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0 REBUILDING THE RESEARCH CAPACITY AT HUD perspective on HUD USER and offers some conclusions and recommenda- tions for the future. DISSEMINATION ACTIVITIES PD&R’s dissemination activities take a number of forms. It publishes three periodicals, one of which is devoted entirely to publicizing its research and one of which is partly devoted to that purpose; it maintains a listserv; and it publishes research studies in both hard copy and electronically via its own website. HUD USER PD&R’s primary dissemination vehicle is its information clearinghouse, HUD USER, which was established in 1978. It publishes and markets PD&R’s research reports and other documents. Publications are announced primarily through Research Works, a monthly newsletter, and the listserv, which has been maintained since 1997. A small number of publications are announced through press releases, which are mainly aimed at the trade press. PD&R Publications PD&R’s three publications are Research Works (successor to Recent Research Results), a monthly newsletter summarizing several recent pub- lications in each issue; CityScape: A Journal of Policy Deelopment and Research, a scholarly journal that has published 24 issues on an irregular schedule since it was founded in 1994; and U.S. Housing Market Condi- tions, a quarterly report also founded in 1994. The last publication contains statistics on the national housing and mortgage markets, and reports on national, regional, and local housing markets; it is produced by the Office of Economic Affairs and draws on work by PD&R’s field economists as well as headquarters staff. U.S. Housing Market Conditions is a very useful source of information: much of the information is compiled and published by other government agencies or private entities, but it is helpful to have it in a single source, and the format is convenient. In addition, issues typically contain a short article reporting on some quantitative internal research or program support activity. Recent issues include reports on the performance of government sponsored enterprises (GSEs) under HUD’s home purchase goals (Novem- ber 2007), use of the American Community Survey for estimating income limits and fair market rents to be used in HUD programs (August 2007), and tabulations of first-time home buyers from the 2005 American Hous-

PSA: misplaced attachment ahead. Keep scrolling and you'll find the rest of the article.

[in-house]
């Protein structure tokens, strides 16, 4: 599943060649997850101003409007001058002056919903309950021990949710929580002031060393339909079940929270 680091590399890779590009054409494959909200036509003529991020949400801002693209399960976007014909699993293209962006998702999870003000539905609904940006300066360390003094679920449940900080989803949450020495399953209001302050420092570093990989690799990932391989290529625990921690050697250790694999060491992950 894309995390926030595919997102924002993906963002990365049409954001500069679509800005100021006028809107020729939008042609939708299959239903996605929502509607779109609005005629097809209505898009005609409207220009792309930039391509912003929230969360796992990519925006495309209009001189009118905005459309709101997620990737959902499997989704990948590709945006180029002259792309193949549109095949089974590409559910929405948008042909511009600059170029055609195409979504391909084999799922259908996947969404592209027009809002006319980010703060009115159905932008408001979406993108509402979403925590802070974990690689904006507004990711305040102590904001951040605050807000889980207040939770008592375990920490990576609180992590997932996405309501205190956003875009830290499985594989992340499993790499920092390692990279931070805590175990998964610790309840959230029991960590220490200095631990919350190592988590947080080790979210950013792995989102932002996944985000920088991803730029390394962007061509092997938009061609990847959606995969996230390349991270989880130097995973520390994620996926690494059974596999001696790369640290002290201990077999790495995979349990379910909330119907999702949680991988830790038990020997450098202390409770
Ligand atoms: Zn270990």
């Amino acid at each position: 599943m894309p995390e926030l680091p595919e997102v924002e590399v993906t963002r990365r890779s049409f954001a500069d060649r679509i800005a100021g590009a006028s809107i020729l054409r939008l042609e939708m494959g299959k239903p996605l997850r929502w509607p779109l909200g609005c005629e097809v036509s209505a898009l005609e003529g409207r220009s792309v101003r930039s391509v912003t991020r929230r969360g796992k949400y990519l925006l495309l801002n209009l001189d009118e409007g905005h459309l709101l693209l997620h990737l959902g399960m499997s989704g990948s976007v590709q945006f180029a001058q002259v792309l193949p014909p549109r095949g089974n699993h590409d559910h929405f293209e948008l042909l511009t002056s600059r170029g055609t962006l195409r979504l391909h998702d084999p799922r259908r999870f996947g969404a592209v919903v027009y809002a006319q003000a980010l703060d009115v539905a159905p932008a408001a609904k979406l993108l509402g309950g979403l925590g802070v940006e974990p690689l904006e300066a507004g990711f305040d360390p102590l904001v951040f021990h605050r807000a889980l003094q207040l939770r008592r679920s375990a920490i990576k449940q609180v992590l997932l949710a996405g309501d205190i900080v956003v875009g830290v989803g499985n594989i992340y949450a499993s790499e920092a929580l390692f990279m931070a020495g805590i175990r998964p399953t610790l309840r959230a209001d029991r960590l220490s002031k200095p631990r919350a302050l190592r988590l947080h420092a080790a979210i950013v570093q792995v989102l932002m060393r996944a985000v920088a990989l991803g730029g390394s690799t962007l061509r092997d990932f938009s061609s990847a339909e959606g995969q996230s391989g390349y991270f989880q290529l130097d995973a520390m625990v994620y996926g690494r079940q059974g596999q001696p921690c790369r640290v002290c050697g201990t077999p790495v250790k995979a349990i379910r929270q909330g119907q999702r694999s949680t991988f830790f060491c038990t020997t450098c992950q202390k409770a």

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 DISSEMINATION ing Survey ([AHS] May 2007). These interesting articles are not apparently published elsewhere. CityScape includes both internal and external research. Some issues have been devoted in whole or in part to specific topics, occasionally serv- ing as a medium of publication for PD&R-sponsored conferences. One issue (Volume 8, No. 1, published in 2005) was composed largely of studies conducted by PD&R’s research cadre of independent scholars on various aspects of HUD’s subsidized housing programs. Another issue (Volume 7, No. 1, published in 2004) was produced by the Office of University Partner- ships (OUP) and consisted of articles based on the doctoral dissertations of students supported through OUP. Outreach to Constituencies and Policy Makers Individual studies are made public in three or four forms. There is the full study itself, usually published in hard copy and made available electronically on HUD USER. When the study is accessed, the first screen consists of a paragraph or two describing the study, but not usually report- ing any of the results. The study can be accessed from this screen. Studies almost invariably include an executive summary as well as the text. Finally, a typical issue of Research Works summarizes four recent studies, in articles of about 800-1,000 words each. ASSESSMENT OF HUD USER To its credit, PD&R has commissioned two independent reports on its product dissemination activities: an overall assessment of the usefulness of its products, and a subsequent assessment of its website (Vreeke et al., 2001; Bansal et al., 2005). These complement each other. The earlier overall assessment analyzed both purchases and downloads of PD&R publications, as well as citations to PD&R publications in the professional literature. It concluded that customers were generally satisfied with the documents themselves, but identified several ways to improve dissemination. It also provided some information on the demand for reports issued between 1995 and 2000. This analysis was limited to the most popular reports over that period, which were mainly either the Urban Policy Reports issued bienni- ally by HUD or publications on building technology. There was an upward trend in orders for these reports. The overall assessment analyzed dissemination of reports issued between 1995 and 2000. It found an upward trend in orders for the most popular reports over that period: They were mostly either the Urban Policy Reports issued biennially by HUD or publications on building technology.